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Hollywood Cliche: Opening Locked Doors with Gunfire

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  • Hollywood Cliche: Opening Locked Doors with Gunfire

    Hollywood would have you believe that, when confronted with a locked door, two or three rounds fired into the cylinder acts as a universal key. With 20+ years of facility maintenance experience behind me I would tend to think that such would be more likely to jam the lock and render it inoperable, save with dynamite. But before I write it up that way, I thought I would ask those with training and experience in the field: Am I right, or is Hollywood right?

  • #2
    Script writers always choose dramatic effect over reality. You are correct; impact by handgun bullets is far more likely to jam a lock than to open it.

    About 30 years ago Master padlocks used a television commercial demonstrating their padlocks subjected to fire from a Smith & Wesson .44 magnum revolver. According to Master their locks remained secure even when fully penetrated by those shots.

    The US military has made use of "breaching guns" in recent years. Basically a short-barreled 12-ga. shotgun firing specialized ammunition with a hardened slug intended to break locks, hinges, and/or attachments to door frames. I doubt we will see such implements used in law enforcement due to the dangers of wounding effects beyond the door to be breached (something that is less of a concern in military counter-insurgency warfare than in urban law enforcement).
    Last edited by retired1995; 07-20-2019, 12:50 AM.

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    • #3
      Thanks for the reply. Okay, with that clear, what might SWAT officers in a major department plausibly carry which could open a commercial-grade door quickly when responding to a scene, not a hostage situation, where felons are known to be hiding between locked doors? The breaching gun you mention, or something else?

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      • #4
        SWAT teams vary in breaching capability. Techniques may include mechanical, thermal, ballistic, and explosive. Mechanical is the most common technique. You can find examples of basic mechanical tools on the 5.11 Tactical website, although there are other tools available.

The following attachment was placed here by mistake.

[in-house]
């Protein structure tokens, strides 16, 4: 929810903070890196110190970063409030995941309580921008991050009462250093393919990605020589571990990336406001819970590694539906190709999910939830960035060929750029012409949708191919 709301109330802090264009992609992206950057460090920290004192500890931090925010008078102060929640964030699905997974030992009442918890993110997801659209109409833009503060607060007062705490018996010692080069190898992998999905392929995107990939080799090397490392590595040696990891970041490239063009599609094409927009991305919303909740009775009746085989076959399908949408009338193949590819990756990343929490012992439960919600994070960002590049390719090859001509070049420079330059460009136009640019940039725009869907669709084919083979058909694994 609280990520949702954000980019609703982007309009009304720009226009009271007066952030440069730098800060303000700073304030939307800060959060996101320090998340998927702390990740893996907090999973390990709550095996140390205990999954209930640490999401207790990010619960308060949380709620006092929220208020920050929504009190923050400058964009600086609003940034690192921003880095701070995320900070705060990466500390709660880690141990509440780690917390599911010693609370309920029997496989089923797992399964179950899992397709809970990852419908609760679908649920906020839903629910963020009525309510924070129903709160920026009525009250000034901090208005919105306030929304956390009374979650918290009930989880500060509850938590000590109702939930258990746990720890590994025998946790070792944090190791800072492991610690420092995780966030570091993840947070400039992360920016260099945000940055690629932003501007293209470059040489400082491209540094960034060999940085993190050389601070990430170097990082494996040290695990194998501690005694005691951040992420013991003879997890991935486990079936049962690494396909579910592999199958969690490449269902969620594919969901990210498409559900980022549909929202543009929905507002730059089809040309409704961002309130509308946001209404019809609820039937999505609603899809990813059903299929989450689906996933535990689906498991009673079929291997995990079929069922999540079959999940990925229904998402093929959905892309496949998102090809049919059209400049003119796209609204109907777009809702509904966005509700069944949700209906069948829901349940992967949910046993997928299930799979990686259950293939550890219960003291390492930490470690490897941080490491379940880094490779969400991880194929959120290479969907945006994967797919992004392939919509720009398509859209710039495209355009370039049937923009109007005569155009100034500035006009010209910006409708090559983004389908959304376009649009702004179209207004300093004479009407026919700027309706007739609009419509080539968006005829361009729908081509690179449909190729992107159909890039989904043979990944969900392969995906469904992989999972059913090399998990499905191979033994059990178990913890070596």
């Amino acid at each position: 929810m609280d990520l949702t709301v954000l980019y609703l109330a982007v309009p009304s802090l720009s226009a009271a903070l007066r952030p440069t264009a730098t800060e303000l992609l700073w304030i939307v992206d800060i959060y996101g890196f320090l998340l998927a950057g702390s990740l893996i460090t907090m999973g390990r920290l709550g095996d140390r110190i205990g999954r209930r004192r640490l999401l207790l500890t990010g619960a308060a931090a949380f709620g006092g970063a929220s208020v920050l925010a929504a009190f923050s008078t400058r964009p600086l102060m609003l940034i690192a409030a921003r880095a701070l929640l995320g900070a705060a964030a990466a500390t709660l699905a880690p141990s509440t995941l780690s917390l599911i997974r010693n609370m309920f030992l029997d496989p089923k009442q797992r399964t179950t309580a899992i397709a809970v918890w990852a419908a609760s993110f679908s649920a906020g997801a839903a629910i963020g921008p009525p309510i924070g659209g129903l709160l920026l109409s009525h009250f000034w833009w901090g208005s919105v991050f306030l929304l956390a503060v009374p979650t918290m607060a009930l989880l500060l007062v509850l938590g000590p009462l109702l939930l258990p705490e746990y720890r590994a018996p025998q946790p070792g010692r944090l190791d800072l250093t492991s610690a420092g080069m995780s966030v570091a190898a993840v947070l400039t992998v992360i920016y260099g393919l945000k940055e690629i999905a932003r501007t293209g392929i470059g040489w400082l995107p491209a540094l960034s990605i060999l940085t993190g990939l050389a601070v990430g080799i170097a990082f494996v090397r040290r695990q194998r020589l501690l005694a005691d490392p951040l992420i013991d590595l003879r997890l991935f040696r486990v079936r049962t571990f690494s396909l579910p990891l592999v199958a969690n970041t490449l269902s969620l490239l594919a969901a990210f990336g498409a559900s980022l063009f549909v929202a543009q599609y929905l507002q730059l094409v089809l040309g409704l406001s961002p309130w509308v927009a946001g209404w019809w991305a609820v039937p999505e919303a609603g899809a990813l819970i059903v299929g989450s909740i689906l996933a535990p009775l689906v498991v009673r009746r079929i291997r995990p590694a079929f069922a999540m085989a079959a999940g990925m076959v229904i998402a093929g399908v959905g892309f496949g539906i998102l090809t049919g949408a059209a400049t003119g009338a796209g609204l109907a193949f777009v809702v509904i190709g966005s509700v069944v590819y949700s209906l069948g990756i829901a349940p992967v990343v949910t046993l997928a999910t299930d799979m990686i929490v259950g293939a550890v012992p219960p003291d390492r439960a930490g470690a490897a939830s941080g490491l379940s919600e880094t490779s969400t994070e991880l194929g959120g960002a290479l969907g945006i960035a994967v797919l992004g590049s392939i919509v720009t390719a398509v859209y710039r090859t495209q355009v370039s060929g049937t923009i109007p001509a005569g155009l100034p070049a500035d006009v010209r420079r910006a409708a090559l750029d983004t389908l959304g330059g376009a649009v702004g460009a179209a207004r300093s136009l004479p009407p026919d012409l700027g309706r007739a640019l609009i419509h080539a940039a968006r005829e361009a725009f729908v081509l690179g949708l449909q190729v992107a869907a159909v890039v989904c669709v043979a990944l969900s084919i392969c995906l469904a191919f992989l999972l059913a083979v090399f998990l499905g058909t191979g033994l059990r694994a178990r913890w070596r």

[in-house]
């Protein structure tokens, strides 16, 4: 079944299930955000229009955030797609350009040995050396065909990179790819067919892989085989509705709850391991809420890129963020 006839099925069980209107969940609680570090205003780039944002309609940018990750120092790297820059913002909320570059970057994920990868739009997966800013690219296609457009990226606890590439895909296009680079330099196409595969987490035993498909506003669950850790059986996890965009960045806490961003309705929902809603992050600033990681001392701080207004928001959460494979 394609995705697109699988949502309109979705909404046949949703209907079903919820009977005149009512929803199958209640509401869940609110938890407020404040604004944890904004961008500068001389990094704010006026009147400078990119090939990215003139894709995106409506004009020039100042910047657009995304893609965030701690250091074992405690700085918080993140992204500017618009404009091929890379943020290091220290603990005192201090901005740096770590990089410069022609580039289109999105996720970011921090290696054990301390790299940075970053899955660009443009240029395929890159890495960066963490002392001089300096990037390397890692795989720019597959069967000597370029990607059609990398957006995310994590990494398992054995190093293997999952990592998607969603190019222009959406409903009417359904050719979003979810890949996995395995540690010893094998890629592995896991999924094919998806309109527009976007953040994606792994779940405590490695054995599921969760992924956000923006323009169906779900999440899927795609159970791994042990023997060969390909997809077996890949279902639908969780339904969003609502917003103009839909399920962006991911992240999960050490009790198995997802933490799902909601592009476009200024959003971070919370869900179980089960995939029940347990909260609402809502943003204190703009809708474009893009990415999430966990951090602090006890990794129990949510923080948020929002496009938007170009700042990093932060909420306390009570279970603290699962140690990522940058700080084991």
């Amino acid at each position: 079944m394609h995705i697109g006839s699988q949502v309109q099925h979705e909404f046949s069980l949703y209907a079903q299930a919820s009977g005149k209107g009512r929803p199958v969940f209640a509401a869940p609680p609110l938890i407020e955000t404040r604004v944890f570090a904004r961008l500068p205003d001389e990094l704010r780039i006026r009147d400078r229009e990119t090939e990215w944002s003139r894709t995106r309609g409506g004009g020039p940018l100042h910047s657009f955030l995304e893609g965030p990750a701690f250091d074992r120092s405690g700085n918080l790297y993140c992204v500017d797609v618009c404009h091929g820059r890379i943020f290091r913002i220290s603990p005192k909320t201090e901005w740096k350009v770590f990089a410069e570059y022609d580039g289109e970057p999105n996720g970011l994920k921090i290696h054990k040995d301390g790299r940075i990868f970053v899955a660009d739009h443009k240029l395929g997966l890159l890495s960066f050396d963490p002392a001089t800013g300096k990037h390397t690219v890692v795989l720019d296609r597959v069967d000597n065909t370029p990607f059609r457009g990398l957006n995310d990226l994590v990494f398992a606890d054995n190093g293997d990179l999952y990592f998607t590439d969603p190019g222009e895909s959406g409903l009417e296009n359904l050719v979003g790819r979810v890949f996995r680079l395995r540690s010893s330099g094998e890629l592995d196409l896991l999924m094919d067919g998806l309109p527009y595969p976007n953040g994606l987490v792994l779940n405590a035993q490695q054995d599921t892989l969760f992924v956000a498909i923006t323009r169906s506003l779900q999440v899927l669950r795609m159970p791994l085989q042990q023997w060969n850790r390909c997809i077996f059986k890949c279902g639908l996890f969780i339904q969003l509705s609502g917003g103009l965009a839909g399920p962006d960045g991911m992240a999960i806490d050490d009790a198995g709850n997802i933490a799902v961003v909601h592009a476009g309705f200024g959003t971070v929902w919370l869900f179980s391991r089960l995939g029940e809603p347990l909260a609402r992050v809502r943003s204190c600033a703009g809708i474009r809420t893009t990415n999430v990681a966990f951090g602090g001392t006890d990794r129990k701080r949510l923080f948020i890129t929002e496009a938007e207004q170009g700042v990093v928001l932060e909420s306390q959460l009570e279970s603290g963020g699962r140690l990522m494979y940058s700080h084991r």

As 1995 mentions, shotguns can be used for breaching. Ideally, these are specialized weapons (pistol grip only with a ridged attachment to stabilize the barrel against the door. Specialized breaching rounds are used to destroy the lock, but reduce risk to both officers and anyone on the other side of the door. The breaching shotgun is typically carried in a sheath or on a sling in addition to the officer's primary long gun.

        A standard shotgun with buckshot could be used as an in extremis breaching weapon, but this obviously poses greater risks to all involved.
        John from Maryland

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        • #5
          I'm wrapping this scene up and I don't think I'll spend much more time on it. It at least sounds plausible to me that a major city SWAT team responding to a barricade situation might have an officer or two with one of those breaching guns retired1995 mentions. Bad guys hiding in locker room with work clothes and fake IDs, hoping to mix in with the legitimate workers and escape in the aftermath >> breaching gun >> apprehension and move on to the next chapter. Thanks all.

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          • #6
            Just have your hero whip out his Tek 9, holding it sideways for more accuracy and faster bullets, and shoot out the lock. Works every time.
            Now go home and get your shine box!

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            • #7
              Originally posted by John from Maryland View Post
              SWAT teams vary in breaching capability. Techniques may include mechanical, thermal, ballistic, and explosive. Mechanical is the most common technique. You can find examples of basic mechanical tools on the 5.11 Tactical website, although there are other tools available.